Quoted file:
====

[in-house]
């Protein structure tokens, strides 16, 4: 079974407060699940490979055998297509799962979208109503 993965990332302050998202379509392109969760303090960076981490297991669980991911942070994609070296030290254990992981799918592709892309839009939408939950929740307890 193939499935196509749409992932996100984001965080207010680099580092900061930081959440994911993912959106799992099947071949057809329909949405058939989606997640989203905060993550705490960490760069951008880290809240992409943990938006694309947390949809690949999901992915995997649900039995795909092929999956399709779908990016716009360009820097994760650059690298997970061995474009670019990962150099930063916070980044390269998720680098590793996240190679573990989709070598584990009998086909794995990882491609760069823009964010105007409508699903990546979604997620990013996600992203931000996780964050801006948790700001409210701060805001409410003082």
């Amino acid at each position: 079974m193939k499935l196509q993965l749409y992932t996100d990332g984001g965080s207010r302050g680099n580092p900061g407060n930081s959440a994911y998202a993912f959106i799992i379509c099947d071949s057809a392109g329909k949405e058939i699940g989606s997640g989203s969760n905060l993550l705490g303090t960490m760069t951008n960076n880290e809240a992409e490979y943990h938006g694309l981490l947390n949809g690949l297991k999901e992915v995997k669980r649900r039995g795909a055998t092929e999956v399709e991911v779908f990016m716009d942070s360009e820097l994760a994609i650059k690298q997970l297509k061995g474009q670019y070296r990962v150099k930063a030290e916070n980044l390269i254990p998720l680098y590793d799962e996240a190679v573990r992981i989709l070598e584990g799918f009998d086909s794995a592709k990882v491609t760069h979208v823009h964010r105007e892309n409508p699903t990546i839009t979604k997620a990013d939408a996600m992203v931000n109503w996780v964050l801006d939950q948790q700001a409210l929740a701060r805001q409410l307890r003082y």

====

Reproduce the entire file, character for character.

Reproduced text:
[in-house]
């Protein structure tokens, strides 16, 4: 079974407060699940490979055998297509799962979208109503 993965990332302050998202379509392109969760303090960076981490297991669980991911942070994609070296030290254990992981799918592709892309839009939408939950929740307890 193939499935196509749409992932996100984001965080207010680099580092900061930081959440994911993912959106799992099947071949057809329909949405058939989606997640989203905060993550705490960490760069951008880290809240992409943990938006694309947390949809690949999901992915995997649900039995795909092929999956399709779908990016716009360009820097994760650059690298997970061995474009670019990962150099930063916070980044390269998720680098590793996240190679573990989709070598584990009998086909794995990882491609760069823009964010105007409508699903990546979604997620990013996600992203931000996780964050801006948790700001409210701060805001409410003082």
């Amino acid at each position: 079974m193939k499935l196509q993965l749409y992932t996100d990332g984001g965080s207010r302050g680099n580092p900061g407060n930081s959440a994911y998202a993912f959106i799992i379509c099947d071949s057809a392109g329909k949405e058939i699940g989606s997640g989203s969760n905060l993550l705490g303090t960490m760069t951008n960076n880290e809240a992409e490979y943990h938006g694309l981490l947390n949809g690949l297991k999901e992915v995997k669980r649900r039995g795909a055998t092929e999956v399709e991911v779908f990016m716009d942070s360009e820097l994760a994609i650059k690298q997970l297509k061995g474009q670019y070296r990962v150099k930063a030290e916070n980044l390269i254990p998720l680098y590793d799962e996240a190679v573990r992981i989709l070598e584990g799918f009998d086909s794995a592709k990882v491609t760069h979208v823009h964010r105007e892309n409508p699903t990546i839009t979604k997620a990013d939408a996600m992203v931000n109503w996780v964050l801006d939950q948790q700001a409210l929740a701060r805001q409410l307890r003082y």